Greece aims to outflank Turkey in Mediterranean

France has encouraged Greece to be more “autonomous” and play a more active role in EU defence initiatives

Greece has sought to bolster its Mediterranean presence in recent weeks in response to heightened tension with Turkey, ramping up its maneuvers but sparking accusations of adventurism at home.

Over the past month, Prime Minister Kyriakos Mitsotakis has revamped a defence agreement with the United States, sent a warship to join a French naval battle group and will deliver defensive missiles to Saudi Arabia.

The latest flurry has exposed the recently elected, US-educated prime minister to accusations of “adventurism” in a particularly volatile Middle East.

“You are embroiling the country in adventures that lie beyond its capacity and change decades-old foreign policy,” leftist former PM Alexis Tsipras told Mitsotakis last month.

Mitsotakis, who became prime minister in July, has shrugged off the criticism as short-sighted.

“We are strengthening the framework of our strategic alliances, not just with the US… our military cooperation (with France) has never been better,” he told lawmakers in January as parliament prepared to approve the US defence deal.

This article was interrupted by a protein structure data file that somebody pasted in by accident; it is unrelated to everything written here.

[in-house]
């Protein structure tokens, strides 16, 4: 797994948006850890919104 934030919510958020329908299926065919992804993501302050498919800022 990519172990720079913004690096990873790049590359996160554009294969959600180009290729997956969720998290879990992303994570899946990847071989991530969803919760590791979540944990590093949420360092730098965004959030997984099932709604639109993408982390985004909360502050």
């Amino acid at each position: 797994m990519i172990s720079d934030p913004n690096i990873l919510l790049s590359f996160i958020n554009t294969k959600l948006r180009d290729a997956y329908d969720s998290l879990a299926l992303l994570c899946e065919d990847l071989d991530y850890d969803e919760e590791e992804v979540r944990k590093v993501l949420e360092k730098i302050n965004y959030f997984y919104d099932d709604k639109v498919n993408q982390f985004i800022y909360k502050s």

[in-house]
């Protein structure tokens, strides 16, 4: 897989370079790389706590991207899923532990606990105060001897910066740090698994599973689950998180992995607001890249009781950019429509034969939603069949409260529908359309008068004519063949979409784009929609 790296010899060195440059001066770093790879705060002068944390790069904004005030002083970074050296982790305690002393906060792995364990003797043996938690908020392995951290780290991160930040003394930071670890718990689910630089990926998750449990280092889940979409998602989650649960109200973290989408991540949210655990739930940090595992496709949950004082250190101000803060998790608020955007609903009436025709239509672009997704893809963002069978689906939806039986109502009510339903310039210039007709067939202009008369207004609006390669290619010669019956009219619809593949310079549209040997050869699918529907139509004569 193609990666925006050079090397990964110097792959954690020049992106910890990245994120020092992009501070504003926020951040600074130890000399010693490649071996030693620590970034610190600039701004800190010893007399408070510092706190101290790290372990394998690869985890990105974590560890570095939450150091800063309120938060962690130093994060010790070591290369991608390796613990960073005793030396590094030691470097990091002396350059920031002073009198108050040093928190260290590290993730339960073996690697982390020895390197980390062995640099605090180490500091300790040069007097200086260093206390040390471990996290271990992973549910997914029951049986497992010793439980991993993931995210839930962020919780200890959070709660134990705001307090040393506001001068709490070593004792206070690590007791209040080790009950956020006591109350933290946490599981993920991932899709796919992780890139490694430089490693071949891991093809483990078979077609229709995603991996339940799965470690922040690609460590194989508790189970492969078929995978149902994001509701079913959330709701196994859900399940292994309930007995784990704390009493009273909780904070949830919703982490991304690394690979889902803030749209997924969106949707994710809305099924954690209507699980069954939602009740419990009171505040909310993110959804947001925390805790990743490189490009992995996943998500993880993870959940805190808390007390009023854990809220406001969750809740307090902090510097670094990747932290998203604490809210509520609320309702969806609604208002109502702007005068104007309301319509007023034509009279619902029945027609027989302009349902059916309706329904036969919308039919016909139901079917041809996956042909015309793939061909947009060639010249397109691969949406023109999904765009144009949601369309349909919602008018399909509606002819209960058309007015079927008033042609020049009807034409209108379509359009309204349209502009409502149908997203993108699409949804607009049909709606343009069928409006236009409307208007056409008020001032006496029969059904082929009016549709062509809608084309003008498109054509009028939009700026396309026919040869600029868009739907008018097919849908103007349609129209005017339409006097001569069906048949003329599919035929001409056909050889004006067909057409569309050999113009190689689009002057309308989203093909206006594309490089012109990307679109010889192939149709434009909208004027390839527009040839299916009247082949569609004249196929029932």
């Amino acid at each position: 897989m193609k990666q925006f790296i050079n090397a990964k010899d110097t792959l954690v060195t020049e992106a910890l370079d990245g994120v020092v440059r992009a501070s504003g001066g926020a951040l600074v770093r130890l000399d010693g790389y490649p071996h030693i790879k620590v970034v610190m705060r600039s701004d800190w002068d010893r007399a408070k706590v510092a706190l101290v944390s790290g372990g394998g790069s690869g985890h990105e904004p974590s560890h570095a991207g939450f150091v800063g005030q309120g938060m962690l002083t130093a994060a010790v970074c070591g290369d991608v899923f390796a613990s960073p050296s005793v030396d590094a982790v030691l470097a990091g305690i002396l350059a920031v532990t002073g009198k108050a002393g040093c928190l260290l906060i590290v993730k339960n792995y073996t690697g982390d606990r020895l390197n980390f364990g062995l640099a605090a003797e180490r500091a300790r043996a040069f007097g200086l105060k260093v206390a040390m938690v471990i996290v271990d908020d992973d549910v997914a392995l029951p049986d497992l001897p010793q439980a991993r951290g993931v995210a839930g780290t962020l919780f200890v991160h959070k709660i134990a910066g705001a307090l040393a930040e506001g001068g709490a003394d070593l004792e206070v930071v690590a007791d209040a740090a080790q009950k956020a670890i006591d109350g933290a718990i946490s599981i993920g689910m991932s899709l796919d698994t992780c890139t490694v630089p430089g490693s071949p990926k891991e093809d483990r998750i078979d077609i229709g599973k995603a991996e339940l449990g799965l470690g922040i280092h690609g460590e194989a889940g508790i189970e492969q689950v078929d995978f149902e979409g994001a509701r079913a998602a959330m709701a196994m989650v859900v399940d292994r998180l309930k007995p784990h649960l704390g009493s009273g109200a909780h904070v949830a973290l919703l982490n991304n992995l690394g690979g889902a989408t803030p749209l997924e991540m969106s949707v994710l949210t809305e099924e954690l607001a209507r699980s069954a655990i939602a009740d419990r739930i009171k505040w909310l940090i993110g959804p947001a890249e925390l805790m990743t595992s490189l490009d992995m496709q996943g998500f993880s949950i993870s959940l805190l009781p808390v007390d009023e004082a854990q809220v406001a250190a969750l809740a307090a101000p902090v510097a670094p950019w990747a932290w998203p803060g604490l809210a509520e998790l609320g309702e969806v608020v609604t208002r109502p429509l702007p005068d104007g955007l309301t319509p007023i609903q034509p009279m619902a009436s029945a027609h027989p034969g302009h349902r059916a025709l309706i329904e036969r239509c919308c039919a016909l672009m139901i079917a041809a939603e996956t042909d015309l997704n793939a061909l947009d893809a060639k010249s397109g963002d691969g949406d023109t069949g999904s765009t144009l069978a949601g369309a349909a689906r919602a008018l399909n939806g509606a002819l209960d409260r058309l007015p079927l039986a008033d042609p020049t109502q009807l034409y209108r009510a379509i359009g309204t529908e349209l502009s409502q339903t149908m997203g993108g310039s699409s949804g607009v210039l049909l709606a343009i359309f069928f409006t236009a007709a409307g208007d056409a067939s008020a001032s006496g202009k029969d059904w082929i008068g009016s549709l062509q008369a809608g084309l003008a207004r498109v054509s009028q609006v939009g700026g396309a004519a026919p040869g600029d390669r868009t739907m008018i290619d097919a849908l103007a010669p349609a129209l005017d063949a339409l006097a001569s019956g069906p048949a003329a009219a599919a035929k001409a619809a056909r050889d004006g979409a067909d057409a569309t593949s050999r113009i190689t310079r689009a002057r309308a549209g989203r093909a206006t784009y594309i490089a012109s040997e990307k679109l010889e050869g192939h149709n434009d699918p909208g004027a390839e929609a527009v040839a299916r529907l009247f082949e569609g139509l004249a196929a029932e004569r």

A few days earlier, a Greek warship had joined the French aircraft carrier Charles de Gaulle, whose battle group is on a mission against Islamic State in Iraq and Syria.

According to diplomats, France has encouraged Greece to be more “autonomous” and play a more active role in EU defence initiatives.

And after a decade-long debt crisis that saw Greek arms spending drop by over 70 percent, the Mitsotakis government wants to be heard, says Spyridon Litsas, professor of international relations at the University of Macedonia.

Read more: AFP